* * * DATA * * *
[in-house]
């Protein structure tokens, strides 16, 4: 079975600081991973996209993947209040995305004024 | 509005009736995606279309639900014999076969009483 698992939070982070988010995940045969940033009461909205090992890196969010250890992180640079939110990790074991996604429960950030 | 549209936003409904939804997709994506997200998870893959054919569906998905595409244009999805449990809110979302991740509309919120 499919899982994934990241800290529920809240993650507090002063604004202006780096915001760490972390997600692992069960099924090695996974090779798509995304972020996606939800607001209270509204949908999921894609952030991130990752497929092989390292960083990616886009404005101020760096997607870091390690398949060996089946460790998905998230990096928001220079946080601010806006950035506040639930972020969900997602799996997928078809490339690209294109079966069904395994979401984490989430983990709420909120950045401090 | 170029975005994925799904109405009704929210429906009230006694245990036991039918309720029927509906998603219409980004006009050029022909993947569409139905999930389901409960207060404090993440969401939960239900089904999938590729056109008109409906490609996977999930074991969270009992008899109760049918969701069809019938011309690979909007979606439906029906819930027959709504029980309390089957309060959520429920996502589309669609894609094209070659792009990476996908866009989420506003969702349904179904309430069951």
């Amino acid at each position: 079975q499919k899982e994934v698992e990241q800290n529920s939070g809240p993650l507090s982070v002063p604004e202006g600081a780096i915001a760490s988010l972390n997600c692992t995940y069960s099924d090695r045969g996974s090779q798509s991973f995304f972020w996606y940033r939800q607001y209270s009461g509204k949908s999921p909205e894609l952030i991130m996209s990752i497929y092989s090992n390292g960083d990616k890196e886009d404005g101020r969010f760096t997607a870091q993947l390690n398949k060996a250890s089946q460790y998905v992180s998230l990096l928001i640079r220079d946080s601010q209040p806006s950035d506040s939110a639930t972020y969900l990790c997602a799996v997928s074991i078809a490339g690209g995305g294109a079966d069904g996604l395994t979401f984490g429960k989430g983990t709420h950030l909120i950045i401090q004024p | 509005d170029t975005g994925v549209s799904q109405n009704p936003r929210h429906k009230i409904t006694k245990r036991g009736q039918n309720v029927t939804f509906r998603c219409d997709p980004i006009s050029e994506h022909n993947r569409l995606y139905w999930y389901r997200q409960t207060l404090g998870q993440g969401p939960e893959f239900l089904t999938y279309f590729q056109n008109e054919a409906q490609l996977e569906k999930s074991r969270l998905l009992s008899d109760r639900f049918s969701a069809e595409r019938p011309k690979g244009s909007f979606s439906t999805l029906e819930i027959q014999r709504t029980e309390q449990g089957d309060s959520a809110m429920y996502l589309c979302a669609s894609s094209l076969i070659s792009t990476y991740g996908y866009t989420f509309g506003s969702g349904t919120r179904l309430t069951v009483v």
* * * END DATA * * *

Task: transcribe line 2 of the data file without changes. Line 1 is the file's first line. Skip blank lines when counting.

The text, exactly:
């Protein structure tokens, strides 16, 4: 079975600081991973996209993947209040995305004024 | 509005009736995606279309639900014999076969009483 698992939070982070988010995940045969940033009461909205090992890196969010250890992180640079939110990790074991996604429960950030 | 549209936003409904939804997709994506997200998870893959054919569906998905595409244009999805449990809110979302991740509309919120 499919899982994934990241800290529920809240993650507090002063604004202006780096915001760490972390997600692992069960099924090695996974090779798509995304972020996606939800607001209270509204949908999921894609952030991130990752497929092989390292960083990616886009404005101020760096997607870091390690398949060996089946460790998905998230990096928001220079946080601010806006950035506040639930972020969900997602799996997928078809490339690209294109079966069904395994979401984490989430983990709420909120950045401090 | 170029975005994925799904109405009704929210429906009230006694245990036991039918309720029927509906998603219409980004006009050029022909993947569409139905999930389901409960207060404090993440969401939960239900089904999938590729056109008109409906490609996977999930074991969270009992008899109760049918969701069809019938011309690979909007979606439906029906819930027959709504029980309390089957309060959520429920996502589309669609894609094209070659792009990476996908866009989420506003969702349904179904309430069951």